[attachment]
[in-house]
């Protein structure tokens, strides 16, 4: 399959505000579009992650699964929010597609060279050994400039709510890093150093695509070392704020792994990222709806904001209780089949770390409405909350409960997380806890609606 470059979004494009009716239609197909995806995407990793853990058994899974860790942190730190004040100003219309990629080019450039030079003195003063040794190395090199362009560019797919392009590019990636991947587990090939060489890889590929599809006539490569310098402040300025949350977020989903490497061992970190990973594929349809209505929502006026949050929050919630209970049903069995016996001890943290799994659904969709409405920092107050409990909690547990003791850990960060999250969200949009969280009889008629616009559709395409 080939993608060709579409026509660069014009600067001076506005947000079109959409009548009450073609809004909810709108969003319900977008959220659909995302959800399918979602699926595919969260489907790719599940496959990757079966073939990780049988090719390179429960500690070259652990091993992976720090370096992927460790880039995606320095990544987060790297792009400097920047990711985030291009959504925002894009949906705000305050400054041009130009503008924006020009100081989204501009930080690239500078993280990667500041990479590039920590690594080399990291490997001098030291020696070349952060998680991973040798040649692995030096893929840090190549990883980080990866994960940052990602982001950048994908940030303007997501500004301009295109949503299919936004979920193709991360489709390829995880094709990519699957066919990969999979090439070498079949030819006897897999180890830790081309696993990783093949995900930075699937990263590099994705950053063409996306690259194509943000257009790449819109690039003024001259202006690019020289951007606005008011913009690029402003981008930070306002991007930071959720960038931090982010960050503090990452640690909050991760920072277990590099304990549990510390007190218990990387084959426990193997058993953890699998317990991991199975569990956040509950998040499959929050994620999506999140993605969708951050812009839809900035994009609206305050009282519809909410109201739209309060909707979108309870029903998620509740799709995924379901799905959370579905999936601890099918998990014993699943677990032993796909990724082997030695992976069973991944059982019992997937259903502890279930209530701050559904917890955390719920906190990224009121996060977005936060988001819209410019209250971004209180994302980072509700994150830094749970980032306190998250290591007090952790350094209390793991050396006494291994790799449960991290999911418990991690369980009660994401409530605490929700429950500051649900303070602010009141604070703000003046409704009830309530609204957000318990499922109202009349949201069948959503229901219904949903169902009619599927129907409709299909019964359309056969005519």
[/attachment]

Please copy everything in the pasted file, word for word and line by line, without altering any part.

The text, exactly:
[in-house]
């Protein structure tokens, strides 16, 4: 399959505000579009992650699964929010597609060279050994400039709510890093150093695509070392704020792994990222709806904001209780089949770390409405909350409960997380806890609606 470059979004494009009716239609197909995806995407990793853990058994899974860790942190730190004040100003219309990629080019450039030079003195003063040794190395090199362009560019797919392009590019990636991947587990090939060489890889590929599809006539490569310098402040300025949350977020989903490497061992970190990973594929349809209505929502006026949050929050919630209970049903069995016996001890943290799994659904969709409405920092107050409990909690547990003791850990960060999250969200949009969280009889008629616009559709395409 080939993608060709579409026509660069014009600067001076506005947000079109959409009548009450073609809004909810709108969003319900977008959220659909995302959800399918979602699926595919969260489907790719599940496959990757079966073939990780049988090719390179429960500690070259652990091993992976720090370096992927460790880039995606320095990544987060790297792009400097920047990711985030291009959504925002894009949906705000305050400054041009130009503008924006020009100081989204501009930080690239500078993280990667500041990479590039920590690594080399990291490997001098030291020696070349952060998680991973040798040649692995030096893929840090190549990883980080990866994960940052990602982001950048994908940030303007997501500004301009295109949503299919936004979920193709991360489709390829995880094709990519699957066919990969999979090439070498079949030819006897897999180890830790081309696993990783093949995900930075699937990263590099994705950053063409996306690259194509943000257009790449819109690039003024001259202006690019020289951007606005008011913009690029402003981008930070306002991007930071959720960038931090982010960050503090990452640690909050991760920072277990590099304990549990510390007190218990990387084959426990193997058993953890699998317990991991199975569990956040509950998040499959929050994620999506999140993605969708951050812009839809900035994009609206305050009282519809909410109201739209309060909707979108309870029903998620509740799709995924379901799905959370579905999936601890099918998990014993699943677990032993796909990724082997030695992976069973991944059982019992997937259903502890279930209530701050559904917890955390719920906190990224009121996060977005936060988001819209410019209250971004209180994302980072509700994150830094749970980032306190998250290591007090952790350094209390793991050396006494291994790799449960991290999911418990991690369980009660994401409530605490929700429950500051649900303070602010009141604070703000003046409704009830309530609204957000318990499922109202009349949201069948959503229901219904949903169902009619599927129907409709299909019964359309056969005519």